Small towns in rural Manitoba all too often become dumping grounds for unwanted pets, especially cats. Stray cats had always been a part of my time in Douglas but in 2019 it really became an issue.
I had a cat or two as part of the family since I was little. Sharla claimed she was a dog person when we met and even told me early in our relationship that she wondered what kind of a single grown man has cats….
It didn’t take Sharla long to expand her sphere of love to include cats.
For the first time in 18 years I was without a cat in the summer of 2019. The last of my old girls passed at the age of 19. Shortly thereafter I got a call from Wheat City Vet Clinic asking if we’d be interested in rehoming a cat that needed a new family. Toby came to live with us and even got the title of Summus Shop Cat.
In Oct of 2019 we rescued our first kitten. Lenny was about 10 days old when Sharla followed our neighbour to a little cry coming from hay bales in the yard next to us and found a roughly 10 day old kitten that couldn’t walk. Looking back now I think this is the day that got Sharla hooked. We syringe fed Lenny while he was too weak and small to eat on his own. He spent his first 3 days with us in a small cardboard box that I brought with me to whatever room I was in all day long. Lenny gained strength quickly and has been apprenticing under Toby ever since.
In the Spring of 2020 it became obvious our town had a serious stray/feral cat problem. At least 3 batches of kittens were born to strays in rapid succession. Of course Sharla wanted to save them all, but more than that we wanted to deal with the unfixed adult population of cats in town so that the number of kittens needing rescued wouldn’t overwhelm our abilities and resources.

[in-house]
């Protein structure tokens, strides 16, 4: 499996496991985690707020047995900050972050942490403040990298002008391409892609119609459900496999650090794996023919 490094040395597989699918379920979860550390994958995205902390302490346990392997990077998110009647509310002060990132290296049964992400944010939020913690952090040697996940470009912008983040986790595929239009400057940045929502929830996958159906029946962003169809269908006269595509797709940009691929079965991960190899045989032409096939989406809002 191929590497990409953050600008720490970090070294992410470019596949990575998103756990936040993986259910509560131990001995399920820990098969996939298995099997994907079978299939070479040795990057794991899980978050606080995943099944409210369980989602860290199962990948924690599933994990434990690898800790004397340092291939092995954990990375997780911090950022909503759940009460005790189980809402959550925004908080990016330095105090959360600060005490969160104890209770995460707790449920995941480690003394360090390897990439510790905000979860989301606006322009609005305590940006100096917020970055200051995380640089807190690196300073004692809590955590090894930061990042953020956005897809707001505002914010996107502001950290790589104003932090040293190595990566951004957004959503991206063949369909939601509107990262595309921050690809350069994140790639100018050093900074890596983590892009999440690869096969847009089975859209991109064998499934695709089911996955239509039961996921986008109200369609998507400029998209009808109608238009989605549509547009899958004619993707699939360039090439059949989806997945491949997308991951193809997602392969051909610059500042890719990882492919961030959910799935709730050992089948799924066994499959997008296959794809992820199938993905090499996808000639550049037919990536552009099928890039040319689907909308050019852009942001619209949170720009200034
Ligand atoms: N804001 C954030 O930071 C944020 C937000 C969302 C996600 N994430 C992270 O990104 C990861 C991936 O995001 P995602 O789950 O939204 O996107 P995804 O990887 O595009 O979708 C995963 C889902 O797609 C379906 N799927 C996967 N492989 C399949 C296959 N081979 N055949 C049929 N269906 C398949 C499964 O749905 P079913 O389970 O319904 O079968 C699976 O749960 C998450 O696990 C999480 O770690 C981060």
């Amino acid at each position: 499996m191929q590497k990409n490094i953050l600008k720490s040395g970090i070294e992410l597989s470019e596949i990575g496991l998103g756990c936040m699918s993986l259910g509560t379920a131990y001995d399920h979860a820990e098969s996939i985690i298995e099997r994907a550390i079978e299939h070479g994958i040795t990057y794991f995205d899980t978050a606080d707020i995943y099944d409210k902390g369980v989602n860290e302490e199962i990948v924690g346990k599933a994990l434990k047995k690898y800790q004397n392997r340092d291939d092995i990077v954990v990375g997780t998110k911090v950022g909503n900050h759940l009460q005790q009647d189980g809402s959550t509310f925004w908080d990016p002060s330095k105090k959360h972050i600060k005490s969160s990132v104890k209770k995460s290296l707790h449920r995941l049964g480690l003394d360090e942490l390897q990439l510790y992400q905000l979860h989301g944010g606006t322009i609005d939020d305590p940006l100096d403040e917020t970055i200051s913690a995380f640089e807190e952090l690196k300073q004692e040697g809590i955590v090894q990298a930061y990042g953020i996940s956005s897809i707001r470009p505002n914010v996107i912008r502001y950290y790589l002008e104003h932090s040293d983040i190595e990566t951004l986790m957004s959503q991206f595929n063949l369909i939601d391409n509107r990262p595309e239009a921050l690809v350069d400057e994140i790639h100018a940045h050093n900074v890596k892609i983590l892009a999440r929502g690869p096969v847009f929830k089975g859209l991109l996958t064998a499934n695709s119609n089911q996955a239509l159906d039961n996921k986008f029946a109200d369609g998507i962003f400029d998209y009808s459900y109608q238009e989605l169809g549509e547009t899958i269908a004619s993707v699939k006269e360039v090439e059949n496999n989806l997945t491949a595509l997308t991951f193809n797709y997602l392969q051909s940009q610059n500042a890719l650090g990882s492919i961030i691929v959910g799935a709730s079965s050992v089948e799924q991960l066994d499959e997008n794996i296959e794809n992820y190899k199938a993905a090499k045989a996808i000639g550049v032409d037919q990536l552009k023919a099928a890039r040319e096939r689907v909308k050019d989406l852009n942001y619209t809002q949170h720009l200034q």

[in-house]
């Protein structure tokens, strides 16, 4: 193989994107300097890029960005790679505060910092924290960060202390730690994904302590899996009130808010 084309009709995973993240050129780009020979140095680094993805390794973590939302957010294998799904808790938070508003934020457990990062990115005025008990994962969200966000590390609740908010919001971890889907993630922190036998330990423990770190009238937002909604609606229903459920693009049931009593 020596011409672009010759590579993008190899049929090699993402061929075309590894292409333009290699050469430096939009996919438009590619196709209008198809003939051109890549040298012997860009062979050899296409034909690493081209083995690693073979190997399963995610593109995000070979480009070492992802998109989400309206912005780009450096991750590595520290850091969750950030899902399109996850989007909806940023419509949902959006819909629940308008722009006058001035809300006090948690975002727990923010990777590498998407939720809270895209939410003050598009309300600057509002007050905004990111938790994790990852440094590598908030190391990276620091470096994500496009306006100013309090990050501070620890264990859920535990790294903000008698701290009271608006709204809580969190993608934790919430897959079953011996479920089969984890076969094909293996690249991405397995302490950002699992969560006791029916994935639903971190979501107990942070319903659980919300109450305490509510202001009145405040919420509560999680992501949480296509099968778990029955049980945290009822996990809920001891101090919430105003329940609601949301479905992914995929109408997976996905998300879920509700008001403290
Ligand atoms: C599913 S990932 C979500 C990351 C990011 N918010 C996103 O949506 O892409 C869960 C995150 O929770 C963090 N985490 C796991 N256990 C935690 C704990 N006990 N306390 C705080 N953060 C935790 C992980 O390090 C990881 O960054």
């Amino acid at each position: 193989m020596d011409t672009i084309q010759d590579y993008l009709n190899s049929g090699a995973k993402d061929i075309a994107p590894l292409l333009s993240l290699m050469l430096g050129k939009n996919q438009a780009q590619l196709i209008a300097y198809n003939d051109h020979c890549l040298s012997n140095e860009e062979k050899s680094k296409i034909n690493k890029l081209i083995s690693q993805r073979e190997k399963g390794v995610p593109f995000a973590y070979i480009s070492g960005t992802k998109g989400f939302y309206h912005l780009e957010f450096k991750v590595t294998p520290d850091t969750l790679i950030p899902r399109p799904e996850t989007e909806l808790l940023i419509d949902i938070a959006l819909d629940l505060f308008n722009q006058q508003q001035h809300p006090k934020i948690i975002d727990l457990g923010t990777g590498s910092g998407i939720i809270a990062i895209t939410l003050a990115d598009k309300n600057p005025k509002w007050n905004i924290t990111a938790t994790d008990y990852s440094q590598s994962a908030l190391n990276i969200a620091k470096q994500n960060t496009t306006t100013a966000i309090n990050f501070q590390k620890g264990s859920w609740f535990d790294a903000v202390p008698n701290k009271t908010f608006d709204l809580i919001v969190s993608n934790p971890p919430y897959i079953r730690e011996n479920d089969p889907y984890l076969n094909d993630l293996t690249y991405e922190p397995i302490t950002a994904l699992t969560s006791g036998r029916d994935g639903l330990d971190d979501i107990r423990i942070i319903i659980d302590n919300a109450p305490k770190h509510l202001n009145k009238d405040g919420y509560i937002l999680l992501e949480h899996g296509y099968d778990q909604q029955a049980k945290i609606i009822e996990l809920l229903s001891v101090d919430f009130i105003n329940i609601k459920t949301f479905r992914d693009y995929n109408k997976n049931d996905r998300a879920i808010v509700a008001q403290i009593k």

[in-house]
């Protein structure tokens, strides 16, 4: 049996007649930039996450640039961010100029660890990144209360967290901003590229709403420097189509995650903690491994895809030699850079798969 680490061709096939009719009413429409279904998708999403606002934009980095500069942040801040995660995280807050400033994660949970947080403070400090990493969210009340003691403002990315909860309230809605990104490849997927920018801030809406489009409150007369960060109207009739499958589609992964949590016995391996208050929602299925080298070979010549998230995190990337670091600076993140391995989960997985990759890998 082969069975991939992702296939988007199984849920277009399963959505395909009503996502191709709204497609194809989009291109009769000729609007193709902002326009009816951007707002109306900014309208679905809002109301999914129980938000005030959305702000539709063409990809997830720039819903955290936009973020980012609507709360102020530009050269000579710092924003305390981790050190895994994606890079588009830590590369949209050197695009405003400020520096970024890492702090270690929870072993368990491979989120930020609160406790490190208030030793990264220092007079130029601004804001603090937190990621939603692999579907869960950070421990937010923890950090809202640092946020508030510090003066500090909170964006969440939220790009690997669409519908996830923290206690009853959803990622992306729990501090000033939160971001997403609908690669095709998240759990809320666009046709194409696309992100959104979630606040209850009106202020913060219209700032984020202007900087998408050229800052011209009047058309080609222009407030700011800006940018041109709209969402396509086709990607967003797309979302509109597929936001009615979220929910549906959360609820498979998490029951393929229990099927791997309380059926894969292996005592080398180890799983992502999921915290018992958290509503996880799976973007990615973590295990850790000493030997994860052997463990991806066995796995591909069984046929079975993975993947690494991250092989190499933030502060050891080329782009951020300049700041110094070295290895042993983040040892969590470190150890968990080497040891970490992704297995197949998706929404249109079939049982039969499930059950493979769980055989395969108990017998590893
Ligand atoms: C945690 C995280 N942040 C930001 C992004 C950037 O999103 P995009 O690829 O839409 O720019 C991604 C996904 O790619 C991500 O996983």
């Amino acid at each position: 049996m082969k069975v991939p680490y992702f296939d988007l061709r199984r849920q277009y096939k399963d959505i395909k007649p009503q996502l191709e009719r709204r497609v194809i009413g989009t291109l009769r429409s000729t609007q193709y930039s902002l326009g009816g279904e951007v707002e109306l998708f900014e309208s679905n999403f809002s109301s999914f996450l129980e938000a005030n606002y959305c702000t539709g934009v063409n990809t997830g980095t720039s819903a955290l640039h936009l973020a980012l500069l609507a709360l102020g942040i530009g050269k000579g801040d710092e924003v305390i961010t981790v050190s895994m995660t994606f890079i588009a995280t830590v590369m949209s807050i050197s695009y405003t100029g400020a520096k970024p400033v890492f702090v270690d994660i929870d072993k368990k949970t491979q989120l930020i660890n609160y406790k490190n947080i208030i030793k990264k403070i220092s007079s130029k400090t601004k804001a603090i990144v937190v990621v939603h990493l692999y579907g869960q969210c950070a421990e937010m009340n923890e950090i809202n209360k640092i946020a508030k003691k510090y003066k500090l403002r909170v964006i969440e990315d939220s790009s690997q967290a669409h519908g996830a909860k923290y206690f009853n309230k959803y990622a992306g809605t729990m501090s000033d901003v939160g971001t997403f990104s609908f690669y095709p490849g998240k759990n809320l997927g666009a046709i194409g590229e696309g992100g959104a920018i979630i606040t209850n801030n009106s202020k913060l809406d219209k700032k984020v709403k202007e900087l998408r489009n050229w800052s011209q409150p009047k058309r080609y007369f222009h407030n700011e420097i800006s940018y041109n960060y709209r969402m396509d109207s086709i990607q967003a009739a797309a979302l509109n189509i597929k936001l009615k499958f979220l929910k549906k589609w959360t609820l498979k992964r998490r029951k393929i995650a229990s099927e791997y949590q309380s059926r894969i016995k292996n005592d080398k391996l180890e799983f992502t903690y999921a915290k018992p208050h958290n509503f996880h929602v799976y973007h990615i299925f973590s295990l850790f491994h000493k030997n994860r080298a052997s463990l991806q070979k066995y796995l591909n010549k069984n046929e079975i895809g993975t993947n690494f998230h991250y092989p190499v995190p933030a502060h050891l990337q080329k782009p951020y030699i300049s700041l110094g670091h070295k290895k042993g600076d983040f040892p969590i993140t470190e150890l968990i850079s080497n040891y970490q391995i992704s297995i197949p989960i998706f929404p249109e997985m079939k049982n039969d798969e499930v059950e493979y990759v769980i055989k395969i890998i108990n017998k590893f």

We had a great relationship with Dr. Sherry at Wheat City Vet Clinic, we had the skills to feed and care for very small kittens, we had the resources to trap the adult cats and cover the costs of their spays and neuters’, but we lacked two things to make it work: places to home the kittens and the relationships with our neighbours to find and trap the roaming cats.
We took to our community fb page and outlined a plan to trap, fix, vaccinate and release the feral cats while caring for and homing the kittens. Our neighbours got on board and soon we were getting tips on which cats where seen where and boxes of kittens would appear on our front step. We reached out to existing rescues to learn how they home animals and developed a network of people to “get the word out” when we had a cat or kitten needing a home.
In the past 3 years I can report we have now rescued 37 cats, the most recent last week. Our feral cat population in Douglas is stable and all but one that we know of is fixed (I’m trying again for the last unfixed female as soon as the snow melts!!). We’ve come to know many more of our neighbours over this project and we are grateful for the friendships that we have now because of this.
We can’t say thank you enough to Wheat City Vet Clinic for working with us to solve this problem. The number of times I’ve called there and said “We caught another one!” and they squeezed in one last appointment at the end or beginning of an already full day to help us is laughable now. Dr. Sherry’s help is all the more remarkable when you come to understand the shortage of veterinarians in rural Manitoba and how they are all over stressed by the volume of need for their services exceeding the hours in the day they can possibly work.
Fixing and rescuing animals in one town is a problem that can be solved by independent citizens locally. Resolving the veterinarian shortage in rural Manitoba is not.
Given a little more leverage and access to a few important rooms, I’d like to go to work on this issue for all of us.